9 Ways to Tackle Downhills on a Run

Molly Hurford
by Molly Hurford
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9 Ways to Tackle Downhills on a Run

Running uphill seems like the greatest challenge the trail presents … until you start to run down.

Between the eccentric stretching of your muscles, the massive load your legs are under as you pummel down the trail and the technical obstacles that might lie in your way, descending quickly becomes just as tough as ascending. And the aftermath can be even more painful. If you’re considering a trail race — like the Under Armour Mountain Running Series, for example — you can prep all you want for uphills, but if you ignore the downhill component, you’re asking for trouble.

Thankfully, Sarah Cotton, a professional trail runner and Under Armour ambassador, and Kaci Lickteig, a Western States 100-miler winner and physical therapist, have some amazing advice.


“Running downhill is still something I’m trying to work on,” Cotton says. “Some people are absolutely incredible running downhill, they just fly. In high school, I raced this cross-country race, and I was in front, until a downhill where I got passed by everyone! So it’s something I practice now.”


Cotton’s best advice is to basically channel Elsa from “Frozen.” (Finally, a positive to having that song stuck in your head!) “The only reason to run slow downhill is if you’re afraid of falling, but if you can let your inhibitions go and just flow, it’s the best way to get down,” says Cotton. “Look at the ground, just feel it out. It’s hard to learn, but if you practice a lot, you’ll get better. It really is a matter of just letting yourself go.”


One way to get faster is to find practiced trail runners and hop in with them. Don’t try to race them down the hill, but follow as closely as you can, watching the lines they pick and trying to mimic their body language. “I run with people who are good at downhill running and chase them — they make me let go,” says Cotton. If you’re nervous about picking up speed, seeing someone speed off in front of you can help make you feel less nervous about going a little faster. (Just don’t find a group of pros if you’re a newbie! You want a challenge, not an impossibility.)


Sadly, you’re probably going to crash at least once when you start gaining speed on descents. Be ready to fall and think about your landing strategy: Try to avoid putting your hands out to save yourself (to avoid a broken wrist) and focus on protecting your head. “My worst crashes have been running downhill, just face-planting and rolling down the hill,” says Cotton. “I’ve had some nasty ones, but luckily not during a race. They definitely shake you up!”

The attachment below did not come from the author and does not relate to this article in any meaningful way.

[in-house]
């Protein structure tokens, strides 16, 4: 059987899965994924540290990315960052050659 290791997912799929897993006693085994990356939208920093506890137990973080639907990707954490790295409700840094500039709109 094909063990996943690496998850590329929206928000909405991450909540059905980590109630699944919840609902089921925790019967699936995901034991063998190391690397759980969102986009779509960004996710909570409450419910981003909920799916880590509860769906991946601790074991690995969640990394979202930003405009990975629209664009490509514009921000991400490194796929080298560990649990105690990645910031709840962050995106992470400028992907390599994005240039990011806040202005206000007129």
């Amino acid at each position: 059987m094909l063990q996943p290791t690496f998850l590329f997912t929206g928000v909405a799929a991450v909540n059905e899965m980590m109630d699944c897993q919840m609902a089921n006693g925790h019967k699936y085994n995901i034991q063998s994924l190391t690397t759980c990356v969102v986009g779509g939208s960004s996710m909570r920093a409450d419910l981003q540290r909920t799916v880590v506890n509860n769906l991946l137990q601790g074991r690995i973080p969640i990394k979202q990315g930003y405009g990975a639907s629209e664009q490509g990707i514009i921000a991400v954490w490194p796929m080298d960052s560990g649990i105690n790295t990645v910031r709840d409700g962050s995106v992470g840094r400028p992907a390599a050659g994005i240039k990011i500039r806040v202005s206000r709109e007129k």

“If a crash happens in training, that’s almost a good thing — because it’s almost certainly going to happen during a race!” says Cotton. So consider that first (or second or third) crash in training a rite of passage, learn from it and move on.


Lickteig is a huge fan of awareness on the trail. That means constantly scanning the ground in front of you and assessing obstacles. Most mistakes happen when our focus shifts away from the trail. In the same vein as being aware, ditch your headphones and try to be as present as possible, focusing on breathing and speed.


If you aim to keep your feet light and your step high, you’re less likely to catch a root or a rock and end up in that faceplant, Lickteig says. This is also a good way to test how tired you are: Your feet start to drag as your body is wearing down, so it is a great way to sense when you might need a break.



If you start making tiny mistakes, slow your roll. Both Cotton and Lickteig are fans of knowing when it’s time to ease up and take a walking break. Not every uphill needs to be followed by a punishing downhill: In training, remember that downhill runs might feel great in the moment, but they’re going to make your legs more sore than the uphills. Practice, definitely, but consider splitting the days you train hills. On some days, run the uphills and hike back down, and on other days, hike the uphills and run down. Don’t try to do too many hill repeats of both types at once.


This is going to hurt, says Lickteig — that’s because the eccentric motion of running downhill combined with the speed and pounding can lead to seriously swollen and puffy legs. Finish any downhill run or workout with a walk to cool down and add some compression or an ice bath to help lower swelling. It’s nothing to worry about, but the faster you can recover, the better.

Under Armour teamed up with POWDR Resorts to create the UA Mountain Running Series presented by GORE-TEX Products, an experience of a lifetime for trail running enthusiasts at the most iconic and beautiful mountain resorts in the United States. The race course locations feature diverse climates, four distances and varying elevations built to push athletes to their personal limits at every level.

Register now for a summer you won’t forget.

About the Author

Molly Hurford
Molly Hurford

Molly is an outdoor adventurer and professional nomad obsessed with all things running, nutrition, cycling and movement-related. When not outside, she’s writing and podcasting about being outside, training and health. You can follow along with her adventures on Instagram at @mollyjhurford.


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